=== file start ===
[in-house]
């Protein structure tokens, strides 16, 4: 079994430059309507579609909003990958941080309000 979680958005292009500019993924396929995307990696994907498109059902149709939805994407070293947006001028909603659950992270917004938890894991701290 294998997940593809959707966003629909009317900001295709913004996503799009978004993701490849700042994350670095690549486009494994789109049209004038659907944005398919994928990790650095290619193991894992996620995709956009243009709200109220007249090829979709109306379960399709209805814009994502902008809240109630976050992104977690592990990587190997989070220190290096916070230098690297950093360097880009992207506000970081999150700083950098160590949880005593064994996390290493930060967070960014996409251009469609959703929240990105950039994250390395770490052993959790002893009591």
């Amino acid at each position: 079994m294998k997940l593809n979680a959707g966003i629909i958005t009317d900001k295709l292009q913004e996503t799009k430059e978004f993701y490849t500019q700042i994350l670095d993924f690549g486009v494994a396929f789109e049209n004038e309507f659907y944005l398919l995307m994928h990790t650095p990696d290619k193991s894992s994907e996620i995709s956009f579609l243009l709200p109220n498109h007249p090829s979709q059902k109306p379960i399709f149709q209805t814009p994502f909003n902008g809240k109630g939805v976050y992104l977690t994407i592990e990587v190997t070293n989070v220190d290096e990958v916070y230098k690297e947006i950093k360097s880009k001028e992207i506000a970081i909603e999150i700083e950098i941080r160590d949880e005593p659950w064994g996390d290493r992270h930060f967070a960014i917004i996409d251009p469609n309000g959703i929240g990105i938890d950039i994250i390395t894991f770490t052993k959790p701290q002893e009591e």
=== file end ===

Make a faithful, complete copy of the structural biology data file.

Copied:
[in-house]
């Protein structure tokens, strides 16, 4: 079994430059309507579609909003990958941080309000 979680958005292009500019993924396929995307990696994907498109059902149709939805994407070293947006001028909603659950992270917004938890894991701290 294998997940593809959707966003629909009317900001295709913004996503799009978004993701490849700042994350670095690549486009494994789109049209004038659907944005398919994928990790650095290619193991894992996620995709956009243009709200109220007249090829979709109306379960399709209805814009994502902008809240109630976050992104977690592990990587190997989070220190290096916070230098690297950093360097880009992207506000970081999150700083950098160590949880005593064994996390290493930060967070960014996409251009469609959703929240990105950039994250390395770490052993959790002893009591």
């Amino acid at each position: 079994m294998k997940l593809n979680a959707g966003i629909i958005t009317d900001k295709l292009q913004e996503t799009k430059e978004f993701y490849t500019q700042i994350l670095d993924f690549g486009v494994a396929f789109e049209n004038e309507f659907y944005l398919l995307m994928h990790t650095p990696d290619k193991s894992s994907e996620i995709s956009f579609l243009l709200p109220n498109h007249p090829s979709q059902k109306p379960i399709f149709q209805t814009p994502f909003n902008g809240k109630g939805v976050y992104l977690t994407i592990e990587v190997t070293n989070v220190d290096e990958v916070y230098k690297e947006i950093k360097s880009k001028e992207i506000a970081i909603e999150i700083e950098i941080r160590d949880e005593p659950w064994g996390d290493r992270h930060f967070a960014i917004i996409d251009p469609n309000g959703i929240g990105i938890d950039i994250i390395t894991f770490t052993k959790p701290q002893e009591e």